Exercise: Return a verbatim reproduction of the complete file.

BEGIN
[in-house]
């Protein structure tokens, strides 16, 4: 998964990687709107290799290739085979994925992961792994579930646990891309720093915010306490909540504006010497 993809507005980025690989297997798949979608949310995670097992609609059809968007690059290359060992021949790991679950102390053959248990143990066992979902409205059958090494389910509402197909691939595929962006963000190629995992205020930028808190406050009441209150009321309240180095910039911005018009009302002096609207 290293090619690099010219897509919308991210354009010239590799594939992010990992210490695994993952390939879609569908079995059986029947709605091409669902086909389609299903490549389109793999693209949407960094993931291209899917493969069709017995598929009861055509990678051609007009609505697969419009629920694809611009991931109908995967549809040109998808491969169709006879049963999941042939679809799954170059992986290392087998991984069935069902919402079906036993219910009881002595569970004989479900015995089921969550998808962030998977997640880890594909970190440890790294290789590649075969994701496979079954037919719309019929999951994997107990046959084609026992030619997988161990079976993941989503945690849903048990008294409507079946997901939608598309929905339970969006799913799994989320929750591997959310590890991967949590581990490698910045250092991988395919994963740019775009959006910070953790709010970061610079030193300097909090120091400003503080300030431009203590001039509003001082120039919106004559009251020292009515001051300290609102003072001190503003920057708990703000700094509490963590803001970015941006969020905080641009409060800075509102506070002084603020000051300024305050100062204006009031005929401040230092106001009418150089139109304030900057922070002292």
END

[in-house]
């Protein structure tokens, strides 16, 4: 998964990687709107290799290739085979994925992961792994579930646990891309720093915010306490909540504006010497 993809507005980025690989297997798949979608949310995670097992609609059809968007690059290359060992021949790991679950102390053959248990143990066992979902409205059958090494389910509402197909691939595929962006963000190629995992205020930028808190406050009441209150009321309240180095910039911005018009009302002096609207 290293090619690099010219897509919308991210354009010239590799594939992010990992210490695994993952390939879609569908079995059986029947709605091409669902086909389609299903490549389109793999693209949407960094993931291209899917493969069709017995598929009861055509990678051609007009609505697969419009629920694809611009991931109908995967549809040109998808491969169709006879049963999941042939679809799954170059992986290392087998991984069935069902919402079906036993219910009881002595569970004989479900015995089921969550998808962030998977997640880890594909970190440890790294290789590649075969994701496979079954037919719309019929999951994997107990046959084609026992030619997988161990079976993941989503945690849903048990008294409507079946997901939608598309929905339970969006799913799994989320929750591997959310590890991967949590581990490698910045250092991988395919994963740019775009959006910070953790709010970061610079030193300097909090120091400003503080300030431009203590001039509003001082120039919106004559009251020292009515001051300290609102003072001190503003920057708990703000700094509490963590803001970015941006969020905080641009409060800075509102506070002084603020000051300024305050100062204006009031005929401040230092106001009418150089139109304030900057922070002292």